Feed My Starving Children gifts
Submitted photo

Instead of shopping at the usual department store for holiday presents, Feed My Starving Children’s new line of gifts directly benefit kids around the world.

The line, called Gifts that Grow, is relatively new to the organization and features various hand-made items like jewelry, ceramics, home décor, and more.

“It’s gifts that have a little more impact,” said Janine Skinner, development advisor for the organization.

Feed My Starving Children, a worldwide nonprofit, provides packed meals for adults and especially malnourished children in more than 70 countries.

One of the gifts in the organization’s new line, is a hand-made, 12-ounce chilli mug for $50.

“Fifty dollars, for Feed My Starving Children, will pay for 216 meals,” Skinner said.

The next level of gifts, which are around $80, supports one child with meals for a year.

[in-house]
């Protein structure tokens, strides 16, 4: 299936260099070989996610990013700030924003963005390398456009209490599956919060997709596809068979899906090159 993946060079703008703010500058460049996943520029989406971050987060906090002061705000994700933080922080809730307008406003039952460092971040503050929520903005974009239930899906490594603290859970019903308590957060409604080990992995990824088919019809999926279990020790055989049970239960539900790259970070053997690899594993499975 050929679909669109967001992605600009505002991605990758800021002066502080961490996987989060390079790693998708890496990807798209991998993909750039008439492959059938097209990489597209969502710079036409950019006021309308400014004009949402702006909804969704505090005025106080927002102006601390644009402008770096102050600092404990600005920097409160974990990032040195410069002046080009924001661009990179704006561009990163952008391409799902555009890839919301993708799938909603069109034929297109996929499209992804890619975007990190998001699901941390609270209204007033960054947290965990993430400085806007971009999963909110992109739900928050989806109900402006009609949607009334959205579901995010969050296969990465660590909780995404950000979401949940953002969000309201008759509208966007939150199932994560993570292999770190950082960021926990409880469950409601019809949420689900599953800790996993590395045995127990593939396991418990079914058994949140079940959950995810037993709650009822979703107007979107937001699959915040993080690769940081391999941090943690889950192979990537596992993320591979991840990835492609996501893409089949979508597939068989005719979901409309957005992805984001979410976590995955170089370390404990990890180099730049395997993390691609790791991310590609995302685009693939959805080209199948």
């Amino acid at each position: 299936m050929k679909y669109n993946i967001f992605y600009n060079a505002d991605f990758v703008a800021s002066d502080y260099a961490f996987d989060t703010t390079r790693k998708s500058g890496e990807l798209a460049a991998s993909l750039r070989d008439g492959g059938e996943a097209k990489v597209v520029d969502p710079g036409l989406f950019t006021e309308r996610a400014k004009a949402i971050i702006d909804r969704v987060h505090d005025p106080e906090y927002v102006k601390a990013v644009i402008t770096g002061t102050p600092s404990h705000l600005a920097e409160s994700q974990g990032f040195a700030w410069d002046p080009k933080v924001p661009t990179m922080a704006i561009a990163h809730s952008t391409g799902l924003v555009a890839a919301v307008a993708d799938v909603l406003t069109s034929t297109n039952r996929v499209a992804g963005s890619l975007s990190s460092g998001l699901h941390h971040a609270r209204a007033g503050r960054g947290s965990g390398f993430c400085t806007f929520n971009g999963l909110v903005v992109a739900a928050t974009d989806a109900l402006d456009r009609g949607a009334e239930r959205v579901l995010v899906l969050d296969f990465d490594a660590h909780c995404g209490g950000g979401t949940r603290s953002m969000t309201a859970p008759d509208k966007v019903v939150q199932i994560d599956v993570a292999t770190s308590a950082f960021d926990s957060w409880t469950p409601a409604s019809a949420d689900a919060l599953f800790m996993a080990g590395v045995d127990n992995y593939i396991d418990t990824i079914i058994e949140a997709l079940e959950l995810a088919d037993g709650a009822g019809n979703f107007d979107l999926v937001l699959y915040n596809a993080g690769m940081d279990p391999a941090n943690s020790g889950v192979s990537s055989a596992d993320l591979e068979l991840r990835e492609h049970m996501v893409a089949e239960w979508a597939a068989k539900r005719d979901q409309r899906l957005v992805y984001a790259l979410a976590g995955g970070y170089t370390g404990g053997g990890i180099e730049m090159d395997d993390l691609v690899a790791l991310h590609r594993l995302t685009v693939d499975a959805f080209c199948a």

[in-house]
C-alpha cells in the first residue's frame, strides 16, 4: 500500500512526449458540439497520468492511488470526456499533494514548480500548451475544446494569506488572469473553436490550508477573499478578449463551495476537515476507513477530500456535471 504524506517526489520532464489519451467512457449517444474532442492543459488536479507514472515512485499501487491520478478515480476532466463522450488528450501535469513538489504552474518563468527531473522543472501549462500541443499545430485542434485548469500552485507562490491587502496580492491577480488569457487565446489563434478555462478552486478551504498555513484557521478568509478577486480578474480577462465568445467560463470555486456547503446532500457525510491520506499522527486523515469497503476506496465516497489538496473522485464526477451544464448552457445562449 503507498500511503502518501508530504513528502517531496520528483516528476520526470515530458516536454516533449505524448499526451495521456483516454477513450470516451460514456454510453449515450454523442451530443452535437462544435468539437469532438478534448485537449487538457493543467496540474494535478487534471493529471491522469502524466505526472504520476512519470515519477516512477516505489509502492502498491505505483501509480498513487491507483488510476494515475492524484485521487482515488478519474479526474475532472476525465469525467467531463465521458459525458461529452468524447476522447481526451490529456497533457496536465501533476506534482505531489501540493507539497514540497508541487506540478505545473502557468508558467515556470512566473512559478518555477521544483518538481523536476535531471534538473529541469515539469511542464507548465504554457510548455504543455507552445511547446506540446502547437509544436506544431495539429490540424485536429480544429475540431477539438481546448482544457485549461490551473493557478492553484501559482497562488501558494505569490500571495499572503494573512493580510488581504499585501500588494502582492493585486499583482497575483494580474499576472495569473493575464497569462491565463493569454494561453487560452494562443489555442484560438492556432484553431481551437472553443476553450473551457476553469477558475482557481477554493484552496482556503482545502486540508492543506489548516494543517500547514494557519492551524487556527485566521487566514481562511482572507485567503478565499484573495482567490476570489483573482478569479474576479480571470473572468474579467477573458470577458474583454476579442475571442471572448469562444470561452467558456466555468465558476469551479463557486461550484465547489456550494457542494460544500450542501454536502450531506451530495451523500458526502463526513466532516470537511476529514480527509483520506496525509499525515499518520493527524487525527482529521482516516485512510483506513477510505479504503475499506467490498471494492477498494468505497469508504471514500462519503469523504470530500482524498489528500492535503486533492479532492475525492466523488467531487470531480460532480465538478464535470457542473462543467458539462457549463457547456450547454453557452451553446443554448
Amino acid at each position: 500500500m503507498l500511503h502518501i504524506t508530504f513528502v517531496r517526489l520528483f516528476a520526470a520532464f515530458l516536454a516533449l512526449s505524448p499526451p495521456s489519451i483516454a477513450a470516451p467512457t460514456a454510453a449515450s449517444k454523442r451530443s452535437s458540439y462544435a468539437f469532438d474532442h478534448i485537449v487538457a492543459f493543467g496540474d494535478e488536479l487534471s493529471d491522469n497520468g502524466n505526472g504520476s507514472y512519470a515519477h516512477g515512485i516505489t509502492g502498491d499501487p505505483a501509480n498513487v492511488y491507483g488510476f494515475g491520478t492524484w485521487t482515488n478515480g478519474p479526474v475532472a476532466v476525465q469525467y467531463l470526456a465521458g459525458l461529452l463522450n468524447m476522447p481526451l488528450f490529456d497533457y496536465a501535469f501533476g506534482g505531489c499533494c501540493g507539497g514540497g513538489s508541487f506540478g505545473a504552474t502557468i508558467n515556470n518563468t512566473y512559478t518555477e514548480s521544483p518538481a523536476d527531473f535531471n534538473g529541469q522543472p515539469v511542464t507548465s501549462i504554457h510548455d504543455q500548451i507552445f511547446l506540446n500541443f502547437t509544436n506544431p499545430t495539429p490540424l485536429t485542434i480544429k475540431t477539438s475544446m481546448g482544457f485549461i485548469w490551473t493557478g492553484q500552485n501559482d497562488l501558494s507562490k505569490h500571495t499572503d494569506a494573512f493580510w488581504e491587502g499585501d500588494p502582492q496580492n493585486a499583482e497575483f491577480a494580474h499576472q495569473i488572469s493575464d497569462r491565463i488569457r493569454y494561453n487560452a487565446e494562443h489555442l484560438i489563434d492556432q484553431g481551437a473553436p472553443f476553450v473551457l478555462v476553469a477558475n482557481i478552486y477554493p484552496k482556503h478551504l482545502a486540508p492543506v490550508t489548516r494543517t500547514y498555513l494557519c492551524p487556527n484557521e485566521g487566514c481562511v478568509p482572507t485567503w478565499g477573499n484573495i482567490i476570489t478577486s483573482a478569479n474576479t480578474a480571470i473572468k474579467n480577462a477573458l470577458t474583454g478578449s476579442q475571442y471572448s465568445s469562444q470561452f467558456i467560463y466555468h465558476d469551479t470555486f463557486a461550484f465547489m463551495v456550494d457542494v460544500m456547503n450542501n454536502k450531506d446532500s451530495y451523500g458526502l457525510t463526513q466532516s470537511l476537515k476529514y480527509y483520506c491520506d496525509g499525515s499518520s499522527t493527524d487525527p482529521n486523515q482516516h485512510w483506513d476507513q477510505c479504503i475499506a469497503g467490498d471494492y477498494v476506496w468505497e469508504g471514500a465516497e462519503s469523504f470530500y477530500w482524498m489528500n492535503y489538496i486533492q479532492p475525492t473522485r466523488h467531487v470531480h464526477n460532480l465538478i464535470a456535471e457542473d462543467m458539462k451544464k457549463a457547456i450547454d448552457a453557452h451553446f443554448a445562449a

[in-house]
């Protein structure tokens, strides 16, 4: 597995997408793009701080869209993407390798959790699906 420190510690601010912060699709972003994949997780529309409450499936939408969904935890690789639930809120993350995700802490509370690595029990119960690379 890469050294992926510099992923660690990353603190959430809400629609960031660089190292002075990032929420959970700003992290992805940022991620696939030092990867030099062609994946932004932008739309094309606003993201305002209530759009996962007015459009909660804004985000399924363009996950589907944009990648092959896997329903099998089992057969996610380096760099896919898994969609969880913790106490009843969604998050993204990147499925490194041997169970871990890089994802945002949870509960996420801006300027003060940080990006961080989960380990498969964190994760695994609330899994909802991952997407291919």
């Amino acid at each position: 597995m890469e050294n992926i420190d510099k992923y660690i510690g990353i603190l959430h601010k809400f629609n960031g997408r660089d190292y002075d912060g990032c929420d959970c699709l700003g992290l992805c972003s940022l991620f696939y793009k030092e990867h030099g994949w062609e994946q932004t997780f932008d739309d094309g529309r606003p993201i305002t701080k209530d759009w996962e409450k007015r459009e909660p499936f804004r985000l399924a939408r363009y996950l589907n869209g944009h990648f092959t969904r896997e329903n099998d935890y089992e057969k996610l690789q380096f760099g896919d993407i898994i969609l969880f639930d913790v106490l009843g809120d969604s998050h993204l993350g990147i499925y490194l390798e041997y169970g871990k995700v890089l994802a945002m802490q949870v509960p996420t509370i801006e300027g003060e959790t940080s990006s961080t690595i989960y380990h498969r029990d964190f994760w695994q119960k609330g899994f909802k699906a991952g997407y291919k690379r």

“These are really special items and this can give a significant donation,” she said.

Noticing that more people, including her own family, have been rethinking the way they give gifts during the holidays, Skinner said that as a collective first-world country, “we don’t need anything, we have what we need.”

“But we like to take advantage of giving people an opportunity to pick out something that’s meaningful,” she added.

Gifts that Grow are available for purchase in Tempe, at the Feed My Starving Children Marketplace, 7965 S. Priest Drive, Suite 106.

For more information about the gifts, visit fmscmarketplace.org.

• Contact writer: (480) 898-4903 or dmartinez@ahwatukee.com. Follow on Twitter: @_dianamartinez.

(0) comments

Welcome to the discussion.

Keep it Clean. Please avoid obscene, vulgar, lewd, racist or sexually-oriented language.
Don't Threaten. Threats of harming another person will not be tolerated.
Be Truthful. Don't knowingly lie about anyone or anything.
Be Nice. No racism, sexism or any sort of -ism that is degrading to another person.
Be Proactive. Use the 'Report' link on each comment to let us know of abusive posts.
Share with Us. We'd love to hear eyewitness accounts, the history behind an article.